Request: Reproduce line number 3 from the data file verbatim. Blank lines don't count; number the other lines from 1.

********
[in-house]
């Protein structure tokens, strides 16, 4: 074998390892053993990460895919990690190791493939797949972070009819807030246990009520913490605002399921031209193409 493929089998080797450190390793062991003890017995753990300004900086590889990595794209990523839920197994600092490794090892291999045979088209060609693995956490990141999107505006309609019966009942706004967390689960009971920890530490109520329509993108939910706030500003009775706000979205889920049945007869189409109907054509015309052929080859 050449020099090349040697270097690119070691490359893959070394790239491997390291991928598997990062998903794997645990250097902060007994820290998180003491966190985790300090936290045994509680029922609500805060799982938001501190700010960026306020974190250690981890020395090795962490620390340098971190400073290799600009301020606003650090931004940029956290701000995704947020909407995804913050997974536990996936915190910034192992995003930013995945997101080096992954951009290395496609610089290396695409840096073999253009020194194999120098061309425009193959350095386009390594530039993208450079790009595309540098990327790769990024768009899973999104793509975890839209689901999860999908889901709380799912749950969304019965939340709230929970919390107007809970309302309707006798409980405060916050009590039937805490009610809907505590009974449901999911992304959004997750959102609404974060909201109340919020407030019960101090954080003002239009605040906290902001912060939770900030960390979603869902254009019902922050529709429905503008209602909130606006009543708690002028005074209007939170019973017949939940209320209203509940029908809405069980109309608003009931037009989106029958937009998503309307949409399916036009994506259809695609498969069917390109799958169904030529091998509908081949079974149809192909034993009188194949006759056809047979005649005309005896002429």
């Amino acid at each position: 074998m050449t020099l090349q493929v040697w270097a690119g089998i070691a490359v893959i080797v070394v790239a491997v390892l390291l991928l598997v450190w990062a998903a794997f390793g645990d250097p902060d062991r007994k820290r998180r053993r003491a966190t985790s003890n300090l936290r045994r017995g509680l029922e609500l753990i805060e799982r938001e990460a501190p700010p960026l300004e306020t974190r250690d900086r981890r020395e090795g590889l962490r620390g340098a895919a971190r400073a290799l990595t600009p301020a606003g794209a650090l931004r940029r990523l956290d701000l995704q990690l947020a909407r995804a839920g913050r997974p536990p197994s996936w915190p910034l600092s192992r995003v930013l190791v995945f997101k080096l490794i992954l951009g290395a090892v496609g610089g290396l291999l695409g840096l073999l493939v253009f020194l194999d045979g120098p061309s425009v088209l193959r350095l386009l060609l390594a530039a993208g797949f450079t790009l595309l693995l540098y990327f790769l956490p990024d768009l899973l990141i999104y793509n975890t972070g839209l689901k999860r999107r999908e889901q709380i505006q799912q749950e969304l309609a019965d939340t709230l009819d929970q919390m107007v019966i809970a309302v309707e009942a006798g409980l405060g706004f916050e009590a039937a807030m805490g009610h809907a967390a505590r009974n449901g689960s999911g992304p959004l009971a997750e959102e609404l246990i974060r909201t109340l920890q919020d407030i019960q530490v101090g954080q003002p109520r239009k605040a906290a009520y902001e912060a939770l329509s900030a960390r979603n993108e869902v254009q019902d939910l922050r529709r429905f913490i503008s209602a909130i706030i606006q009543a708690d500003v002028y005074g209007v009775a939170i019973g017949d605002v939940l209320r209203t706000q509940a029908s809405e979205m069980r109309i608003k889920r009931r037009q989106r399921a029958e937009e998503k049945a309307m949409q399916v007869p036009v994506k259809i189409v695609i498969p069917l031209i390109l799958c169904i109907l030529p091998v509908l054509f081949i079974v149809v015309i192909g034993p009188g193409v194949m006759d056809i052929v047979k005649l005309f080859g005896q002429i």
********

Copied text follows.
């Amino acid at each position: 074998m050449t020099l090349q493929v040697w270097a690119g089998i070691a490359v893959i080797v070394v790239a491997v390892l390291l991928l598997v450190w990062a998903a794997f390793g645990d250097p902060d062991r007994k820290r998180r053993r003491a966190t985790s003890n300090l936290r045994r017995g509680l029922e609500l753990i805060e799982r938001e990460a501190p700010p960026l300004e306020t974190r250690d900086r981890r020395e090795g590889l962490r620390g340098a895919a971190r400073a290799l990595t600009p301020a606003g794209a650090l931004r940029r990523l956290d701000l995704q990690l947020a909407r995804a839920g913050r997974p536990p197994s996936w915190p910034l600092s192992r995003v930013l190791v995945f997101k080096l490794i992954l951009g290395a090892v496609g610089g290396l291999l695409g840096l073999l493939v253009f020194l194999d045979g120098p061309s425009v088209l193959r350095l386009l060609l390594a530039a993208g797949f450079t790009l595309l693995l540098y990327f790769l956490p990024d768009l899973l990141i999104y793509n975890t972070g839209l689901k999860r999107r999908e889901q709380i505006q799912q749950e969304l309609a019965d939340t709230l009819d929970q919390m107007v019966i809970a309302v309707e009942a006798g409980l405060g706004f916050e009590a039937a807030m805490g009610h809907a967390a505590r009974n449901g689960s999911g992304p959004l009971a997750e959102e609404l246990i974060r909201t109340l920890q919020d407030i019960q530490v101090g954080q003002p109520r239009k605040a906290a009520y902001e912060a939770l329509s900030a960390r979603n993108e869902v254009q019902d939910l922050r529709r429905f913490i503008s209602a909130i706030i606006q009543a708690d500003v002028y005074g209007v009775a939170i019973g017949d605002v939940l209320r209203t706000q509940a029908s809405e979205m069980r109309i608003k889920r009931r037009q989106r399921a029958e937009e998503k049945a309307m949409q399916v007869p036009v994506k259809i189409v695609i498969p069917l031209i390109l799958c169904i109907l030529p091998v509908l054509f081949i079974v149809v015309i192909g034993p009188g193409v194949m006759d056809i052929v047979k005649l005309f080859g005896q002429i």